• Too many impressions which is what happens when replying on an iphone trying to go back to edit and pressing send instead . . . .please, feel free to delete it so I can start all over again!

  3. Erin – that is very impressive. I am a happy drop out. I found I was really hating it – and have had several 3 and 4 day migraines this month as well. I’ve stuck through a lot of my other undertakings in my life, so I’m not going to beat myself up. I was just not happy writing crap (not that I think yours will be, but I know mine WAS). I’m still plugging away, but doing it my way. A little at a time, and editing when I feel the need – and spending more quality time planning.

    • I understand completely. It’s a huge undertaking and if I didn’t feel like a majority of what I’m doing is worth something, I couldn’t do it, either. The planning is actually the part I miss most. I have notes all over my writing, “Research…Look up….Figure this out later….Insert….” I’m focusing on the main ideas and the dialogue. There’s a lot of dialogue, which I think works better if you do it quickly. It flows better. I know a lot of it will get nixed and that’s okay. This is certainly one way to write a novel, but my next one (already in the old noggin) will be done much differently.

      Good luck with the WIP and I hope you don’t get more migraines. My husband gets them and I know how incapacitating they are.

  4. Way to go! I am fascinated by NaNoWriMo but only found out the details on the 4th of the month. I opted not to do it. The fast paced nature of it really just acts as motivation to get you going on something you’ve been thinking about doing anyway. Good luck!

  5. well consider. . . alot of ” WANNA-BE ” writers have things they have written kinda of hiding under some stuff they haven’t dragged out in years, and they can tweek that to put out there when it counts. for those who are REALLY JUST starting out you’re going at it from scratch ~ so if you can keep up – GREAT – if you have one to pull outta your hat ~ means you are finally coming out of the closet with those stories you were afraid to let ayone read before –

    • Wow, he’s finished. That’s impressive. Oh well, I’ll finish and I think I can do it by the weekend. I’m taking full advantage of my week off and writing into the wee hours of the morning.

    • Would you believe my house has never been cleaner? I clean to avoid guilt and snide remarks from the husband. That, and encourage him to play golf as much as possible. NaNoWriMo is possibly the best thing that’s ever happened for my marriage. 🙂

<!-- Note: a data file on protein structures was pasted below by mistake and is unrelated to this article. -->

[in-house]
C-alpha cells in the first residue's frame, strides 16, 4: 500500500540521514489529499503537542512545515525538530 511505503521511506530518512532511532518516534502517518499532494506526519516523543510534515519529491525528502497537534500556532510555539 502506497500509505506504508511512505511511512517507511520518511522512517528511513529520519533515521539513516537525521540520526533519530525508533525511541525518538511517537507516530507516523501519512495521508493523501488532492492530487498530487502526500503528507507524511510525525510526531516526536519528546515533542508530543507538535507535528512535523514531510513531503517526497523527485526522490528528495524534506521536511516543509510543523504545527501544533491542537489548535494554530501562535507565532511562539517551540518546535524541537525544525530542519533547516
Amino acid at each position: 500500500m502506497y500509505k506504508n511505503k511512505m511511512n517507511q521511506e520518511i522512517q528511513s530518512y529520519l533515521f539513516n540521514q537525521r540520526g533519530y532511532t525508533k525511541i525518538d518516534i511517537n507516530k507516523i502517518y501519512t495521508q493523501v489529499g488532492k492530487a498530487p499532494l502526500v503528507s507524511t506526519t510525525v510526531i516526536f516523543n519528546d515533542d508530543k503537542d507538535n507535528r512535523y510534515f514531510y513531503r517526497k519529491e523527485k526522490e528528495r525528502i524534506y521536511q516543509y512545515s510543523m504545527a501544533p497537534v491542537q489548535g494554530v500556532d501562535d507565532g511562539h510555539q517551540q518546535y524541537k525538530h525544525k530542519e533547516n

Sorry to see you leave Facebook. It’s kind of stupid. If I didn’t have family far away or there wasn’t Words With Friends, I’d never be on there.

  6. I refuse to quit. I have suffered a head cold, Thanksgiving, and the dreaded holiday break with a child with ADHD. I have a live story, a fresh one, not one that I have pulled out of the closet and dusted off. It screams at me daily, and the ending just became clear. NO WAY am I quitting now.

    What a great post.

  7. A good and necessary post. I signed up for the the NaNo madness half deluding myself that REAL life would take a break from wanting me to participate, but husbands, kids, and animals won’t wait. In truth I didn’t sign up with an idea for writing a novel. I signed up to keep in my mind the importance of showing up and putting pen to paper on a daily basis rather than at random intervals. Even though I am no where close to 50,000 words, I achieved a personal goal, and in the end that is what matters most to me. I’ve had enough self-flagellation in my life that I’d prefer to skip setting myself up to feel bad about dropping out. I beat my own drum.

    • Meeting goals is great! I went through a period where I wrote every day with the blog. Some crazy stuff happened and I just didn’t have the time. I’m still trying to get back to where I was. NaNo is about a different goal–writing the novel I’ve always said I would. Even if I stopped right now, I’d have 43K words of a novel completed. That’s awesome. But I’m finishing the thing.

  8. Okay, if you ain’t quittin’…. I ain’t quittin’. I have to say this last stretch is taking it’s toll. Once I sit down at the computer and just make myself start writing something, then it flows onto the page pretty well. The hard part is making myself sit down in the first place.
    Gotta muscle through! These last 6,000 words are the hardest.

    You know, I’m going to bully you into letting me read your manuscript when you’re done. I’m so curious what you are writing about! I’m sure your writing skills are miles above and better than mine.
    Thanks for being my writing buddy!

    • If you want to read it any time soon, you’re going to have to beat me unconscious (or drug me, if you prefer) and take my laptop. It’s not happening any other way. I will agree to show it to you when I think I have a workable first draft. Of course, you have to show me yours in return. We got a deal?

      Sorry I couldn’t make it to the write-in today. Good luck with the last few thousand words. We can do this!

      P.S. That comment about my writing skills? Yeah, don’t count on it.